Self-driving cars—or autonomous vehicles (AV)—represent a grand challenge to the artificial intelligence (AI) community. Many types of computation must be integrated in order to present a coherent plan of action in real time. The AI has to answer three types of questions:
- What happened? Why did it happen? What will happen now?
- What will happen in the future?
- What should I do?
Let’s take a look at the different types of computation methods that AI uses to answer those questions.
For self-driving cars, multiple neural networks are running in parallel interpreting the images from each camera into a coherent perception of the physical space every given second. For example, Tesla’s electric car system brings in multiple data streams and inserts them into queues for neural network processing on specialized chips that are specifically optimized for speedy and accurate calculations.
Real-time AV requires managing the various tasks that must happen in parallel in order to give commands to the car, such as speed up, brake slowly, or swerve slightly right to avoid a pedestrian. Some tasks involve perception, such as perceiving the other cars on the road or perceiving traffic lights. Others involve planning, such as selecting the route or determining the best speed.
The AV system must also prioritize certain actions, identifying those that are safety-critical versus those that are not. This prioritization has to occur continuously, as road conditions change. As Dr. Kevin Zhou explains, convolutional neural networks allow the system to model “both time and space correlations” from multiple sensors.
This is particularly valuable because AV vehicles must predict what will happen immediately and must take input from multiple sensors to do so. For example, Bell is using a combination of both deep learning to identify potential landing sites for helicopters and also a different AI method that actually guides the helicopter to the selected spot.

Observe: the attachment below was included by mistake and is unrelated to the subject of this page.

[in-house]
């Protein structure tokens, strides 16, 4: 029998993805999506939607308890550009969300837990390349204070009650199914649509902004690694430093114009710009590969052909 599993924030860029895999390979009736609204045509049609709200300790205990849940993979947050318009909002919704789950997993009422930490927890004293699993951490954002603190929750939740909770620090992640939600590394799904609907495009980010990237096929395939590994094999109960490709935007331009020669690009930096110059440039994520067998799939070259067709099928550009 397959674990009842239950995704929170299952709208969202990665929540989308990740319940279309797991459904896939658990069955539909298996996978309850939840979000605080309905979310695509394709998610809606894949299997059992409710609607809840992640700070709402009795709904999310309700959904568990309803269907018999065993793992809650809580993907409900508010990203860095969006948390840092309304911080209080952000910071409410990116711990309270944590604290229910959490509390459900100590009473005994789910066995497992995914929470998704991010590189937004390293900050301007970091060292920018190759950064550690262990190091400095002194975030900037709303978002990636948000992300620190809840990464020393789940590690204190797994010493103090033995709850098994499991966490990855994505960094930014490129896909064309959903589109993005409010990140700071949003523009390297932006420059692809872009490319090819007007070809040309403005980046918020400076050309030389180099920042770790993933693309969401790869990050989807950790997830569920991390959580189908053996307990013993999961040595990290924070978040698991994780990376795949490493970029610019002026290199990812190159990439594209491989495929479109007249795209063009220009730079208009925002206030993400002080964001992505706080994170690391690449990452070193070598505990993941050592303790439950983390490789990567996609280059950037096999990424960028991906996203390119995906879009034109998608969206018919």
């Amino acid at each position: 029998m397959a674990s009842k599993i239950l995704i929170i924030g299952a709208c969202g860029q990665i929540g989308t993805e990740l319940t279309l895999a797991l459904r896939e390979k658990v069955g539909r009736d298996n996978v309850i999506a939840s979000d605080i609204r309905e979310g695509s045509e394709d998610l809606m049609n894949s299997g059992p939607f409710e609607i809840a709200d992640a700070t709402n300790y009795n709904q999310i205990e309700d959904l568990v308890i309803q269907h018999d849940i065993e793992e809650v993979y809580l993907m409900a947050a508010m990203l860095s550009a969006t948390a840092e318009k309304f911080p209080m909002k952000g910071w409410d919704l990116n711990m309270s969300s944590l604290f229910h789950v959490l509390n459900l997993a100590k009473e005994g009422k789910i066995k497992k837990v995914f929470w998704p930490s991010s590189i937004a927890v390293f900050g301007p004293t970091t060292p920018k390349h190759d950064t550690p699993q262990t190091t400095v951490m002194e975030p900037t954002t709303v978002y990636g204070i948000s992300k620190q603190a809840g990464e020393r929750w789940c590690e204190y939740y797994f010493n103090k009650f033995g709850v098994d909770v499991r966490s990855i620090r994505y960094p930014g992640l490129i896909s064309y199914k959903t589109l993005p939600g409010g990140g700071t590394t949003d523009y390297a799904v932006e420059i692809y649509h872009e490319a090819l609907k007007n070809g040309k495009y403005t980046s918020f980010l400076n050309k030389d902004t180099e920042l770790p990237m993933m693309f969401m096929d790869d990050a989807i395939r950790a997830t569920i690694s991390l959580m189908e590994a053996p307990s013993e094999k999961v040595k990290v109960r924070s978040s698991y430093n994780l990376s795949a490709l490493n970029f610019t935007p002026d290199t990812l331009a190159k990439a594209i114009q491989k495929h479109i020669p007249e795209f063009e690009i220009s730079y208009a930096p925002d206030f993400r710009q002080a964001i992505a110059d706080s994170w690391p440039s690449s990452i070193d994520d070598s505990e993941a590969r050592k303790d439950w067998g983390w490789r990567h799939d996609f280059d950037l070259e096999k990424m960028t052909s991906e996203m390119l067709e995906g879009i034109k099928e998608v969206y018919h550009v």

AI has solved the problem of prescriptive learning—used to play chess—with reinforcement learning, which is similar in concept to the type of learning that children engage in when they play catch or tic-tac-toe.
Deep reinforcement learning is a method for starting with an objective or goal and then using a system of rewards and penalties to “teach” the network how to reach the goal efficiently. For games, an AI system plays multiple times against itself to learn techniques for winning. For example, it took 44 million games against itself over the span of nine hours to produce AlphaZero’s chess AI. Very importantly, deep learning systems can develop strategies for making near-term moves that pay off some time in the future. In the case of self-driving cars, this could mean avoiding a traffic jam ahead. But developing the proper “winning” criteria for driving is more complicated than teaching the network to win a chess match.
While AI models can eventually learn how to navigate and steer on myriad types of roadways in many weather conditions with descriptive analytics, they also have to anticipate the actions of pedestrians and drivers using prescriptive analytics.
This is very different from learning how to play chess. Games have rules and a limited number of opponents. However, cars will move through crowded city streets full of schoolchildren, scooters, bikes, and people with difficulty walking. Some drivers may be impaired, texting, or acting in unexpected ways. In order to interact effectively in such a world, we need to implement tools for “AI alignment” with humans.
Human collaboration is a very hard problem and the work in this area is still in its infancy. We have no such simulations for making real-time decisions in traffic. New methods are needed and deep reinforcement learning and human-augmented prescriptive analytics have shown promise in some AV tests.
Hands on the Wheel
Of course, any discussion of AI begets the important question of ethics. In the Georgetown University Master’s in Technology Management program, we show students how they can apply these exciting new technologies in a responsible way. We want to look beyond the hype to identify technologies that can be ethically applied in the real world.
Bottom line for self-driving cars: We will still have to keep our hands on the wheel for a while longer—in case that human driver runs the red light.